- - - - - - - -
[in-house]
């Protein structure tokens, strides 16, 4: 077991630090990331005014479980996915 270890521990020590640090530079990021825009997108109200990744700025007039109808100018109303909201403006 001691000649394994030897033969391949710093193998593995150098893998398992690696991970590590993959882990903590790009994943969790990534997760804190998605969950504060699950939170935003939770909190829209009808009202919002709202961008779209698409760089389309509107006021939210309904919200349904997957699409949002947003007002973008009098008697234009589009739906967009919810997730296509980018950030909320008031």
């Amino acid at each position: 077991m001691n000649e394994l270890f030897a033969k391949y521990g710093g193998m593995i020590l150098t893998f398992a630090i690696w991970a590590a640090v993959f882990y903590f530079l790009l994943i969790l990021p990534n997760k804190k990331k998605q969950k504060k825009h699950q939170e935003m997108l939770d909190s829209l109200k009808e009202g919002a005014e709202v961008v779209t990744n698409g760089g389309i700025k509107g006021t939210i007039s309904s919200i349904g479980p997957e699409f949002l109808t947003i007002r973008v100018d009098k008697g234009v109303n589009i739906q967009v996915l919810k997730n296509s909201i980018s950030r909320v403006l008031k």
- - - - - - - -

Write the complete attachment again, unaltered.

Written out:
[in-house]
């Protein structure tokens, strides 16, 4: 077991630090990331005014479980996915 270890521990020590640090530079990021825009997108109200990744700025007039109808100018109303909201403006 001691000649394994030897033969391949710093193998593995150098893998398992690696991970590590993959882990903590790009994943969790990534997760804190998605969950504060699950939170935003939770909190829209009808009202919002709202961008779209698409760089389309509107006021939210309904919200349904997957699409949002947003007002973008009098008697234009589009739906967009919810997730296509980018950030909320008031």
């Amino acid at each position: 077991m001691n000649e394994l270890f030897a033969k391949y521990g710093g193998m593995i020590l150098t893998f398992a630090i690696w991970a590590a640090v993959f882990y903590f530079l790009l994943i969790l990021p990534n997760k804190k990331k998605q969950k504060k825009h699950q939170e935003m997108l939770d909190s829209l109200k009808e009202g919002a005014e709202v961008v779209t990744n698409g760089g389309i700025k509107g006021t939210i007039s309904s919200i349904g479980p997957e699409f949002l109808t947003i007002r973008v100018d009098k008697g234009v109303n589009i739906q967009v996915l919810k997730n296509s909201i980018s950030r909320v403006l008031k």